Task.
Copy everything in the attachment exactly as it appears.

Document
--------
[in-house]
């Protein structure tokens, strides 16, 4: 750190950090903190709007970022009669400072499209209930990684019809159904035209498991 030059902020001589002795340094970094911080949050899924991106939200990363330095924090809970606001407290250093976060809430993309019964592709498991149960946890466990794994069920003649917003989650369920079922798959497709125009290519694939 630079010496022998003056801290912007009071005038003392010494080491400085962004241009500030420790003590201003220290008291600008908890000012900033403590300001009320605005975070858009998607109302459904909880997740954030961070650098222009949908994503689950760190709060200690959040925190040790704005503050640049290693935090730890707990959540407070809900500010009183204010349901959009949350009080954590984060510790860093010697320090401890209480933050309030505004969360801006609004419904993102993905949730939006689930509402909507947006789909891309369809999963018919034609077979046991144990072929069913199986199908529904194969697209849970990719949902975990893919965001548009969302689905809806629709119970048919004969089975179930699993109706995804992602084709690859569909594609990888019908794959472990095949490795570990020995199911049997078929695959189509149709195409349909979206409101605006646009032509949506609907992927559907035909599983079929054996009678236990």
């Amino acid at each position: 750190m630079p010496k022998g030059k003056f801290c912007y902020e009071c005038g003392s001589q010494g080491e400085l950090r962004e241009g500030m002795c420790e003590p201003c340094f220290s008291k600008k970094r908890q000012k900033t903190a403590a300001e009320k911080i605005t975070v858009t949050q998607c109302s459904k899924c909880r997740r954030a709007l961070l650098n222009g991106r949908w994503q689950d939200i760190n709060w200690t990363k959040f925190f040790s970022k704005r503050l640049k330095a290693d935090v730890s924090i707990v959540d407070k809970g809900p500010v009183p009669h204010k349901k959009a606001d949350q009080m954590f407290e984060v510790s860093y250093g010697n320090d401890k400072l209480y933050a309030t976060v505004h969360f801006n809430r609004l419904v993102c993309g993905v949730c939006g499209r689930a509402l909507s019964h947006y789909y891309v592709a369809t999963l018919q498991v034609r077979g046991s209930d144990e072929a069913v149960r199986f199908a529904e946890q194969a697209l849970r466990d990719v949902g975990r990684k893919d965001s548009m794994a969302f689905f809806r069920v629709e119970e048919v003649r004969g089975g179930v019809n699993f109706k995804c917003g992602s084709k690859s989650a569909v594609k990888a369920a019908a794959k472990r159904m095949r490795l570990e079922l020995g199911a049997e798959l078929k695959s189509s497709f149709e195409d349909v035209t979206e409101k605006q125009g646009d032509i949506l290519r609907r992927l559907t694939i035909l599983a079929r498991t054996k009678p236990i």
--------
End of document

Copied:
[in-house]
């Protein structure tokens, strides 16, 4: 750190950090903190709007970022009669400072499209209930990684019809159904035209498991 030059902020001589002795340094970094911080949050899924991106939200990363330095924090809970606001407290250093976060809430993309019964592709498991149960946890466990794994069920003649917003989650369920079922798959497709125009290519694939 630079010496022998003056801290912007009071005038003392010494080491400085962004241009500030420790003590201003220290008291600008908890000012900033403590300001009320605005975070858009998607109302459904909880997740954030961070650098222009949908994503689950760190709060200690959040925190040790704005503050640049290693935090730890707990959540407070809900500010009183204010349901959009949350009080954590984060510790860093010697320090401890209480933050309030505004969360801006609004419904993102993905949730939006689930509402909507947006789909891309369809999963018919034609077979046991144990072929069913199986199908529904194969697209849970990719949902975990893919965001548009969302689905809806629709119970048919004969089975179930699993109706995804992602084709690859569909594609990888019908794959472990095949490795570990020995199911049997078929695959189509149709195409349909979206409101605006646009032509949506609907992927559907035909599983079929054996009678236990």
């Amino acid at each position: 750190m630079p010496k022998g030059k003056f801290c912007y902020e009071c005038g003392s001589q010494g080491e400085l950090r962004e241009g500030m002795c420790e003590p201003c340094f220290s008291k600008k970094r908890q000012k900033t903190a403590a300001e009320k911080i605005t975070v858009t949050q998607c109302s459904k899924c909880r997740r954030a709007l961070l650098n222009g991106r949908w994503q689950d939200i760190n709060w200690t990363k959040f925190f040790s970022k704005r503050l640049k330095a290693d935090v730890s924090i707990v959540d407070k809970g809900p500010v009183p009669h204010k349901k959009a606001d949350q009080m954590f407290e984060v510790s860093y250093g010697n320090d401890k400072l209480y933050a309030t976060v505004h969360f801006n809430r609004l419904v993102c993309g993905v949730c939006g499209r689930a509402l909507s019964h947006y789909y891309v592709a369809t999963l018919q498991v034609r077979g046991s209930d144990e072929a069913v149960r199986f199908a529904e946890q194969a697209l849970r466990d990719v949902g975990r990684k893919d965001s548009m794994a969302f689905f809806r069920v629709e119970e048919v003649r004969g089975g179930v019809n699993f109706k995804c917003g992602s084709k690859s989650a569909v594609k990888a369920a019908a794959k472990r159904m095949r490795l570990e079922l020995g199911a049997e798959l078929k695959s189509s497709f149709e195409d349909v035209t979206e409101k605006q125009g646009d032509i949506l290519r609907r992927l559907t694939i035909l599983a079929r498991t054996k009678p236990i």